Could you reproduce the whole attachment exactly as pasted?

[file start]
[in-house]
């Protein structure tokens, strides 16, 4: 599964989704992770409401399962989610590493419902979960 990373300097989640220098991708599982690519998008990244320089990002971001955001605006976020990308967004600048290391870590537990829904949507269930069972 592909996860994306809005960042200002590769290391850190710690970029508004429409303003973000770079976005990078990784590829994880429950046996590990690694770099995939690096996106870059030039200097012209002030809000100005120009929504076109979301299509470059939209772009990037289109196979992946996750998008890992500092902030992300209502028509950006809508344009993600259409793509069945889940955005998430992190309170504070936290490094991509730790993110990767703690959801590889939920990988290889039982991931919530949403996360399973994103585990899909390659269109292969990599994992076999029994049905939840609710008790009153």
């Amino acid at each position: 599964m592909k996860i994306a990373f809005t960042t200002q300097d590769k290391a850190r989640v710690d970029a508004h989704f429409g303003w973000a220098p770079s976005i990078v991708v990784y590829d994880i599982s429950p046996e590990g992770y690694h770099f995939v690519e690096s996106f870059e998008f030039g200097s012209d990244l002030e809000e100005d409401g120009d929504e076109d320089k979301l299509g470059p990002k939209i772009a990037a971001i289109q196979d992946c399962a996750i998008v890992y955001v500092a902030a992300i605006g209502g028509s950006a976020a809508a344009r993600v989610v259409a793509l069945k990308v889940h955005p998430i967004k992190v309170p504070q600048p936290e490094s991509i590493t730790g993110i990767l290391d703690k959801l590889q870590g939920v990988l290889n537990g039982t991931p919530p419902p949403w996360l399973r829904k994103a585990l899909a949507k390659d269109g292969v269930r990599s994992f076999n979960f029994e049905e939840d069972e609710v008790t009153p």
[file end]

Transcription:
[in-house]
């Protein structure tokens, strides 16, 4: 599964989704992770409401399962989610590493419902979960 990373300097989640220098991708599982690519998008990244320089990002971001955001605006976020990308967004600048290391870590537990829904949507269930069972 592909996860994306809005960042200002590769290391850190710690970029508004429409303003973000770079976005990078990784590829994880429950046996590990690694770099995939690096996106870059030039200097012209002030809000100005120009929504076109979301299509470059939209772009990037289109196979992946996750998008890992500092902030992300209502028509950006809508344009993600259409793509069945889940955005998430992190309170504070936290490094991509730790993110990767703690959801590889939920990988290889039982991931919530949403996360399973994103585990899909390659269109292969990599994992076999029994049905939840609710008790009153």
């Amino acid at each position: 599964m592909k996860i994306a990373f809005t960042t200002q300097d590769k290391a850190r989640v710690d970029a508004h989704f429409g303003w973000a220098p770079s976005i990078v991708v990784y590829d994880i599982s429950p046996e590990g992770y690694h770099f995939v690519e690096s996106f870059e998008f030039g200097s012209d990244l002030e809000e100005d409401g120009d929504e076109d320089k979301l299509g470059p990002k939209i772009a990037a971001i289109q196979d992946c399962a996750i998008v890992y955001v500092a902030a992300i605006g209502g028509s950006a976020a809508a344009r993600v989610v259409a793509l069945k990308v889940h955005p998430i967004k992190v309170p504070q600048p936290e490094s991509i590493t730790g993110i990767l290391d703690k959801l590889q870590g939920v990988l290889n537990g039982t991931p919530p419902p949403w996360l399973r829904k994103a585990l899909a949507k390659d269109g292969v269930r990599s994992f076999n979960f029994e049905e939840d069972e609710v008790t009153p």